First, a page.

How to Build a Small Horse Barn
A low-cost way to build a carport barn
By Jack & Nancy McCarron
This ebook, How to Build a Horse Barn, provides all the information you’ll need to plan your horse property for a very efficient, time-saving layout when working with (and for) your horse. The book also provides you all the ideas you need to design your own inexpensive horse barn, as well as construction details and tips.
It is based on the experiences of a horse-traveling couple with many years of experience in planning horse properties and building low-cost horse barns of various sizes and types.
The prime advantage to building your own small horse barn is saving money, as well as having complete control over the design – so you’ll know what you’re getting. You can expect to save half or more of the total cost (mostly labor). This savings may even allow you to construct a larger barn than you could afford otherwise within the same budget. Other benefits are increasing your property value and the long term satisfaction and pride you’ll feel from having done the job yourself.
From their own lessons learned, the authors lead you through each step from the all important planning and layout stages, and on through each of the construction phases as you build your own custom horse barn.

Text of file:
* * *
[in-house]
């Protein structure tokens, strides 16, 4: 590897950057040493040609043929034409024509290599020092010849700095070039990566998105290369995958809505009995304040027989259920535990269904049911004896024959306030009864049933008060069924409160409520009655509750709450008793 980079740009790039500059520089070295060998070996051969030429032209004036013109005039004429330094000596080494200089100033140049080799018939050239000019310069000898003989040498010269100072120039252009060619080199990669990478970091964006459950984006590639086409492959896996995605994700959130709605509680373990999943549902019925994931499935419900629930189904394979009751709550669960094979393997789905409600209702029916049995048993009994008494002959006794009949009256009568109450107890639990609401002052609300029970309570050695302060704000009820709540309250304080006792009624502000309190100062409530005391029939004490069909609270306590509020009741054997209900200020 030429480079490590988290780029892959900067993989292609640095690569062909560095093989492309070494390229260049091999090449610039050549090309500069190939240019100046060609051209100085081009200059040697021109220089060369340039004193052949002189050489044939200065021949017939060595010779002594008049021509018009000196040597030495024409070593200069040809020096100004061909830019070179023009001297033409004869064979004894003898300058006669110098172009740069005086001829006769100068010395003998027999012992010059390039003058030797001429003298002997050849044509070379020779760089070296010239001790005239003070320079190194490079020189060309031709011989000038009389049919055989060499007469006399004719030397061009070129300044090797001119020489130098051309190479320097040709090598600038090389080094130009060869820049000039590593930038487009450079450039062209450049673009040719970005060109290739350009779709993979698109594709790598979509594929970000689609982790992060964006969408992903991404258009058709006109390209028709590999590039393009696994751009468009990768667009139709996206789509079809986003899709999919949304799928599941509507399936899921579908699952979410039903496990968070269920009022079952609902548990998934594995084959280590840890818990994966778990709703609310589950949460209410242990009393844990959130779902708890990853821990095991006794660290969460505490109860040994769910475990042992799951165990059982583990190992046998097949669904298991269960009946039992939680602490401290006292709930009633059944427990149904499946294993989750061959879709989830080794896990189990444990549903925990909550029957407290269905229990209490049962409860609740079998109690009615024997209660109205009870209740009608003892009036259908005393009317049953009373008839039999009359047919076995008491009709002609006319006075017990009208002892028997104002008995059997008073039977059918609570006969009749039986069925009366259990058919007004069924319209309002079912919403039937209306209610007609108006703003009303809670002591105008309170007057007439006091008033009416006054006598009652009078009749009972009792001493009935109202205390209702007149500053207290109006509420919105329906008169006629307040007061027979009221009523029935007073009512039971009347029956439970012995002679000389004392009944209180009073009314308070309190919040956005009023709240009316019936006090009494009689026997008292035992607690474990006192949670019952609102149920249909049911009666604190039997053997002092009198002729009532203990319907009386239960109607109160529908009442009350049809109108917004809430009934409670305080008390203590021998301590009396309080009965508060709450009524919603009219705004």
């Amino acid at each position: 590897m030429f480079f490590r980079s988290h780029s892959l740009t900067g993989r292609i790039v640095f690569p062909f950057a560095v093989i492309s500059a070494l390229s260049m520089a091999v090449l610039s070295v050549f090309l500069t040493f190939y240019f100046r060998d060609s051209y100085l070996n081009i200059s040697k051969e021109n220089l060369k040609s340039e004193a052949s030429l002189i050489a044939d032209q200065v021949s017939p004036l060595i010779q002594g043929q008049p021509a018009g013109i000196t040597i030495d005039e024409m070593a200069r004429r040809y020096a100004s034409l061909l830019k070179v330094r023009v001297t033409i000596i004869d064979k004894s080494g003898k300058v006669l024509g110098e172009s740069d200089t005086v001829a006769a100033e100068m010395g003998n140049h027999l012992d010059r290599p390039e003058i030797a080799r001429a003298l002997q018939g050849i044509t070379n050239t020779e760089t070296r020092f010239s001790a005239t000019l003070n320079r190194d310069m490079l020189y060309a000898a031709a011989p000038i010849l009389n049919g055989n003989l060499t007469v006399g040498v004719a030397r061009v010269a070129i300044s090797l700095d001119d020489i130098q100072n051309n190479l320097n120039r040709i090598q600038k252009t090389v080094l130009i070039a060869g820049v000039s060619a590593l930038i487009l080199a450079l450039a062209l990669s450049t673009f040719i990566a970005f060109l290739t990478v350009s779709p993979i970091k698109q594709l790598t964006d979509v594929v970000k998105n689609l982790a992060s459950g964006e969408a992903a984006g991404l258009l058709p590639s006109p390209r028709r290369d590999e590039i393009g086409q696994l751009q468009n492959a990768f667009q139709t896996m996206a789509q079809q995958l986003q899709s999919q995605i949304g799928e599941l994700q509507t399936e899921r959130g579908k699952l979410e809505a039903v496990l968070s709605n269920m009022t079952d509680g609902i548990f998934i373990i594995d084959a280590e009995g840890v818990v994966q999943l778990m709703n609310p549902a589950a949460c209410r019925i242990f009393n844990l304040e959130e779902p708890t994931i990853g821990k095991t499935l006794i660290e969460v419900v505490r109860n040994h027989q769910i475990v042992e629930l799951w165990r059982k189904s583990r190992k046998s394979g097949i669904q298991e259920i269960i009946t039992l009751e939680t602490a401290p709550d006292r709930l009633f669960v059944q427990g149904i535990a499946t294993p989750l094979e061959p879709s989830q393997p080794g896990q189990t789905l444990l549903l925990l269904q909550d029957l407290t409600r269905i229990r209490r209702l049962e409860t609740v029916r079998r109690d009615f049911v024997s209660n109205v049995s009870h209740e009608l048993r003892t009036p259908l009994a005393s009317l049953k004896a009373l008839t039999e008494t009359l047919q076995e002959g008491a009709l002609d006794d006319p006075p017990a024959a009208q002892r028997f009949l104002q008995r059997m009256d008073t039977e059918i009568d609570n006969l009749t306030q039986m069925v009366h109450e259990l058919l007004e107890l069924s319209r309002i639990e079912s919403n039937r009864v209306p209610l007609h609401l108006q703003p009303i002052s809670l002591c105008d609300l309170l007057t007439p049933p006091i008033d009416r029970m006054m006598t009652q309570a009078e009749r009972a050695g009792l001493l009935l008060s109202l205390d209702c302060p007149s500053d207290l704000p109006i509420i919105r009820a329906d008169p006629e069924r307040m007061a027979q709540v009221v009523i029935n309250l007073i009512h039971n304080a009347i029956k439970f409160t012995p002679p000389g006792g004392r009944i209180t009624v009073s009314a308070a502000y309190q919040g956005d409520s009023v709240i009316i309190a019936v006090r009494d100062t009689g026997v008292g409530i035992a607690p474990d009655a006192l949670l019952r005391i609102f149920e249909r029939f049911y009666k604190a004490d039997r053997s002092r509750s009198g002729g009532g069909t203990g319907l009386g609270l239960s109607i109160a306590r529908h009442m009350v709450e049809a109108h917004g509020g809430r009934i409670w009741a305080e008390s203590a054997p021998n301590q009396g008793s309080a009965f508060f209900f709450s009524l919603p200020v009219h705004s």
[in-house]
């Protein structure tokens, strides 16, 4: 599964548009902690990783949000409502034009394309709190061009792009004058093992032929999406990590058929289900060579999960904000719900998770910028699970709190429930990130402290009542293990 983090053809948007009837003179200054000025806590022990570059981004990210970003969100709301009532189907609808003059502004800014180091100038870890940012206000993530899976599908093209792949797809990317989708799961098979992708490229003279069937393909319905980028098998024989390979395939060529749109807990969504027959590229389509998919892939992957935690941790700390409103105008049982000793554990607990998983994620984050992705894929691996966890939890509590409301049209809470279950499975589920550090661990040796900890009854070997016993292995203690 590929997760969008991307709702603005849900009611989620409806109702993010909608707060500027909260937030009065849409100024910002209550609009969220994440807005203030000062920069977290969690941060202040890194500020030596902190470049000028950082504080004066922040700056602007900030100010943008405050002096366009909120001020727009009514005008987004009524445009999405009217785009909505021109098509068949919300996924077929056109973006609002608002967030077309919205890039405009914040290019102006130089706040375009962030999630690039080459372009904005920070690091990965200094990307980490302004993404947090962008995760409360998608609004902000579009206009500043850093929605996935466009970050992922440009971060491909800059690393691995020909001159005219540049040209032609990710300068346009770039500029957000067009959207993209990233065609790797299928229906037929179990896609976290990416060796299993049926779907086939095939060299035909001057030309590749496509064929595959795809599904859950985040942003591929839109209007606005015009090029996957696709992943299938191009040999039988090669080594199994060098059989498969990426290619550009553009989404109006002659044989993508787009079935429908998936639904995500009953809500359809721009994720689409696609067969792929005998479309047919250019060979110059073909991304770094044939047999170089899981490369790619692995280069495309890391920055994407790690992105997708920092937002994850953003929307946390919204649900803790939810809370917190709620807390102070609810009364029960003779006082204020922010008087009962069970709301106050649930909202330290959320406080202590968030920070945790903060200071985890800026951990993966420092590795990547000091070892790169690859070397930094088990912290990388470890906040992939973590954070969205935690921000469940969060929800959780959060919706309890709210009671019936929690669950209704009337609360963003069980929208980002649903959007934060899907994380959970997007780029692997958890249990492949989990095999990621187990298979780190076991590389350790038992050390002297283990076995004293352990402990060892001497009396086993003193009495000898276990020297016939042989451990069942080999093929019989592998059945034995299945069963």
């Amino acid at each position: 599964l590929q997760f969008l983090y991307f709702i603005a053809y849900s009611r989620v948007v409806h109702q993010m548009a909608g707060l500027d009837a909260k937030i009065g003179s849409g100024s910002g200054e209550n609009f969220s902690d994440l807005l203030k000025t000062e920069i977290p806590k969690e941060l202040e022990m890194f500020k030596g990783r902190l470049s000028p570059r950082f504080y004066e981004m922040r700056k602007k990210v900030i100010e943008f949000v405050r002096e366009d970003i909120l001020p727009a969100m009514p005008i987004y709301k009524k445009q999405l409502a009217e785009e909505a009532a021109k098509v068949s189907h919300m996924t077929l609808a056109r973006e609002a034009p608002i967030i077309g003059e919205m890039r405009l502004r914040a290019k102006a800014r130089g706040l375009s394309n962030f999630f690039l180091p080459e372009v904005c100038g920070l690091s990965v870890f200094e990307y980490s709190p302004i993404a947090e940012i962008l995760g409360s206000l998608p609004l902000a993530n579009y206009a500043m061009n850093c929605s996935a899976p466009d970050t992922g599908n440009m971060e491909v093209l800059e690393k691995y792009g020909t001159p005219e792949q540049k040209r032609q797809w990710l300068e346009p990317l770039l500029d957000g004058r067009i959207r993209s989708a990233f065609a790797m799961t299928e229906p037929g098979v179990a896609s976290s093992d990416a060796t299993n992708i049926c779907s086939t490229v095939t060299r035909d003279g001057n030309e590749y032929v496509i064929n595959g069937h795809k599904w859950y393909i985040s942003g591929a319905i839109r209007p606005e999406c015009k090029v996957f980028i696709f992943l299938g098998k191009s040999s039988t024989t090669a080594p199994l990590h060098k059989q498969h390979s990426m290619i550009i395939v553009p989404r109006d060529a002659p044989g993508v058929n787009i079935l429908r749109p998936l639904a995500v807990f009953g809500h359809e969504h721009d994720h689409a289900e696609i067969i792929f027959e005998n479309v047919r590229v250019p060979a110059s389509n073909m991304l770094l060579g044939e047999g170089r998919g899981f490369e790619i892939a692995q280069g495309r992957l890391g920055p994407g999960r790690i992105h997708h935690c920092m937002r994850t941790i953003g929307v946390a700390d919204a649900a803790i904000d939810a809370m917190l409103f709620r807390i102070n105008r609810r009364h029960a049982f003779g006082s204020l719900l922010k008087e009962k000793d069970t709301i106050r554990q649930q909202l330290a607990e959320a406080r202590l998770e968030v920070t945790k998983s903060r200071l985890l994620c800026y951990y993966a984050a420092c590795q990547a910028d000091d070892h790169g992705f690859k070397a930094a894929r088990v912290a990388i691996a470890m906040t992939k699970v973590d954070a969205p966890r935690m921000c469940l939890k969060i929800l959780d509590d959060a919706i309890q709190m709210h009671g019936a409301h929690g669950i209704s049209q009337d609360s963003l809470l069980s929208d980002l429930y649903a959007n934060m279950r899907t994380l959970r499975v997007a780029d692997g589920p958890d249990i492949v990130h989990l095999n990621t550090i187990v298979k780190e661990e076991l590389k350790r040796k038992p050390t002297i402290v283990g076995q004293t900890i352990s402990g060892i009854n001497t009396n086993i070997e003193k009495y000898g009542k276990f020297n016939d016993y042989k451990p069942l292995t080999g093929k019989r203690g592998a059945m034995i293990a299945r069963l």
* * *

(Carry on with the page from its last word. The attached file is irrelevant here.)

Most of the book is oriented toward using a carport (metal or fabric) as the roof structure to save money. However, much material is dedicated to planning, layout, and construction details that is equally applicable to other types of structures, like wood framing or completely metal buildings.
Here are a few photos of some of the barns we’ve built to give you and idea of what they can look like:
Here’s the Table of Contents and Chapter 1: Introduction…
Build a Horse Barn – Table of Contents
Chapter 1 Introduction
Chapter 2 Concept
- How Big?
- Possible Layouts
Chapter 3 First Things First – Important Design Consideration
Chapter 4 Detailed Design Floor Plan
- Round Bales and the HayBay
- Stalls and Gates
- Prefab Shop/Utility
- Building Option
- Carport Choice
- Your Custom Design
Chapter 5 Construction Site Preparation
- The Carport and Frame
- The Posts
- The Stalls
- Fence Measurement and Assembly
- The Doors and Gates
- The Haybay and its 2nd Floor
- Hay Mangers
- Automatic Waterers and Taps
- Electrical Wiring
- Stall Flooring
Chapter 6 Wrap Up
Chapter 7 Additional Photos
Build a Horse Barn – Chapter 1: Introduction
Do you have a few horses and need an inexpensive shelter for them? Thinking about a small horse barn or a shed? Wondering about how to build something – or even having it built, but don’t what to build? Well, you’ve come to the right place.
This ebook presents the concept, design ideas and tradeoffs, as well as the full construction details for building your own custom horse barn using a simple carport as the main structure.
But using a CARPORT??? Some may be thinking “What a stupid idea – a barn with no sides!!”. Well, read on. Especially in the appropriate climate (most of the southern half of the United States, as well as many other places in the world) these concepts are very workable, and will keep both you and your treasured horses very happy. And you can save lots of money compared with building a conventional barn. Your horses won’t care about this part.